Discover resources to help nurture a child’s heart, giving them confidence to explore and grow.

Activities to try at home
Feelings bingo – visualise emotions
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Identify and understand different emotions through this simple and fun game of bingo.

Ages: generally 3 years and up

Learning benefit / skills developed:

  • Language skills: through playing, children identify and name emotions
  • Emotional & social: children identify emotions, how they are displayed and when they may be experienced.
  • Cognitive skills: children’s cognitive skills are enhanced as they participate in group games; following rules, taking turns and (potentially) strategising.

What you’ll need: 

  • Paper
  • Pens/texters/crayons
  • Scissors
  • 20 x something you can use as tokens (5 and 10c coins work well)

Instructions:

  • Draw a grid on your page, dividing the page into 9 equal sized squares.  Draw a face in each square which represents a different emotion – you can leave the one in the middle blank if you choose to (as in the photo) and it becomes a wildcard which you can cover with a token at the beginning of each round.  While making the bingo cards talk to your child about what emotions may be used in the game; what different emotions/feelings do they know of? What does a person’s face look like when they feel that way?  
  • On the second sheet of paper do the same as above but make sure the different emotions are in different squares (so the game cards aren’t the same).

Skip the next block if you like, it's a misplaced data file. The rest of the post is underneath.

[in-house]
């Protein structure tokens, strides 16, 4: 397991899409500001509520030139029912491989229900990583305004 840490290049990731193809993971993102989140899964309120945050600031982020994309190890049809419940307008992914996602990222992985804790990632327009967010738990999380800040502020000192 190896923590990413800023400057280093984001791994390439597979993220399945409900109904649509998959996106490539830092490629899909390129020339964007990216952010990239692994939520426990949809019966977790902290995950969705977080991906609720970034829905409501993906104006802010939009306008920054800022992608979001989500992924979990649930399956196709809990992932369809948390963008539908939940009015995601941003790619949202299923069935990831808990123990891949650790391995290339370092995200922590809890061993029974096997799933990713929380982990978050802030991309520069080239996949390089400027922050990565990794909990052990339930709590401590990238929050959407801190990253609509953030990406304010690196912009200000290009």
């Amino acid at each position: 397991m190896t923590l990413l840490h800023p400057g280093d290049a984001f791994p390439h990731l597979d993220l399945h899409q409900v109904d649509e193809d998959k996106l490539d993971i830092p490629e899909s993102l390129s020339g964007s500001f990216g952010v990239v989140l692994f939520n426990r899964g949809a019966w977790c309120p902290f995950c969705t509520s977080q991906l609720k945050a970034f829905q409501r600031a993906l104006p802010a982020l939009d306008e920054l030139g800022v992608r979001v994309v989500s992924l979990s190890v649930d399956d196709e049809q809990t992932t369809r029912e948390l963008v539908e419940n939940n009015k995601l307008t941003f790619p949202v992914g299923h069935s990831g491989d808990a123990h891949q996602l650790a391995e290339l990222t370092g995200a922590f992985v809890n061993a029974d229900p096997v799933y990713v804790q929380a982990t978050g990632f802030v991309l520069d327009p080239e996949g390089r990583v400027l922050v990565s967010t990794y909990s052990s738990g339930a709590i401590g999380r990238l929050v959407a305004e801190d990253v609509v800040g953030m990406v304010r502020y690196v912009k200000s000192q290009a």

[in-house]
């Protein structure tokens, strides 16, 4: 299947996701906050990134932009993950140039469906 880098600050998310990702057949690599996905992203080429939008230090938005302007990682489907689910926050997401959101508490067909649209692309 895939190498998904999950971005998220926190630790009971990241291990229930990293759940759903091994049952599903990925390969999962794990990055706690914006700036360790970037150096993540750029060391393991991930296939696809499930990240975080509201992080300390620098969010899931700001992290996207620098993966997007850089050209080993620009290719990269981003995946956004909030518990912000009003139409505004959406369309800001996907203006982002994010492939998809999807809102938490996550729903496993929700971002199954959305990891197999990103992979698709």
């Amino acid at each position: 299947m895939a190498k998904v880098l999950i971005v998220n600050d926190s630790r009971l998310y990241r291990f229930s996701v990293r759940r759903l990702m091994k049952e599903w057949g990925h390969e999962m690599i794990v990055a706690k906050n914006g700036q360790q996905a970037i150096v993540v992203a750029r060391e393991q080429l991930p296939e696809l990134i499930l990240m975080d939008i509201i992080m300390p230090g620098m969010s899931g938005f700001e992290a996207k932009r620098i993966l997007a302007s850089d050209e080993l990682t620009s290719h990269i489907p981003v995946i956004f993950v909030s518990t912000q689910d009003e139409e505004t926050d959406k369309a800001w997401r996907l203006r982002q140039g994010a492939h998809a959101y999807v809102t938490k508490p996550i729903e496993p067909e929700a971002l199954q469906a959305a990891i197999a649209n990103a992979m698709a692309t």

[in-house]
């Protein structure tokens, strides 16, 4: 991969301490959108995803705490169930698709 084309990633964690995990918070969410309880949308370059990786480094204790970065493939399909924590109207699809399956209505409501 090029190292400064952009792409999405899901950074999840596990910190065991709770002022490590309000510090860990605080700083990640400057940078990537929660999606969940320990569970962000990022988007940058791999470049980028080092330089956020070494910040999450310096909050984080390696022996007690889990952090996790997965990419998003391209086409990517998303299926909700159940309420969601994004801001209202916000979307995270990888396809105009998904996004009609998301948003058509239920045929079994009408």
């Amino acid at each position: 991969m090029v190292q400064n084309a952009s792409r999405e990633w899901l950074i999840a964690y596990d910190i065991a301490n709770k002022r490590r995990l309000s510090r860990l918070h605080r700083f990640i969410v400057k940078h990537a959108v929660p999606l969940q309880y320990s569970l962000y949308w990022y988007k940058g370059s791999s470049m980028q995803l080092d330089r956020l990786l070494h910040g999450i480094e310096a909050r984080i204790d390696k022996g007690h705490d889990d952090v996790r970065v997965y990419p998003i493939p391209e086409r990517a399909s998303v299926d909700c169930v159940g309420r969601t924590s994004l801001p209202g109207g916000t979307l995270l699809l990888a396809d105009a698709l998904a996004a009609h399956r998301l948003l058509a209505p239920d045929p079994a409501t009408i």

• Cut the third piece of paper into 9 equal squares and draw on each square a different emotion face (matching the ones you have drawn on the game card) and place those in a pile face down.
  • To play, each player has a game card.  One of the players, or a third player, takes the top emotions card from the face down pile and turns it over.  If players have the same emotion shown on the card on their own game card then they place a token on that face on their card.  This process is repeated until one player has a line (horizontal, vertical or diagonal) of tokens.  When this occurs that player says “bingo!” and has won the round.

Additional recommendations:

  • Identifying emotions and learning about how to work through them effectively is essential to developing emotional intelligence and resilience.  It is beneficial to take your time through the game and discuss the emotions as they come up with prompting questions such as “what makes you feel this way?” “what can we do to help ourselves or our friends when sad/angry/afraid etc…”
  • Once you have played a few rounds and all parties understand the game, instead of turning over the emotions cards from the pile you can have one player act out the different emotions instead.

Download or print activity here.

Matching game – enhancing a sense of belonging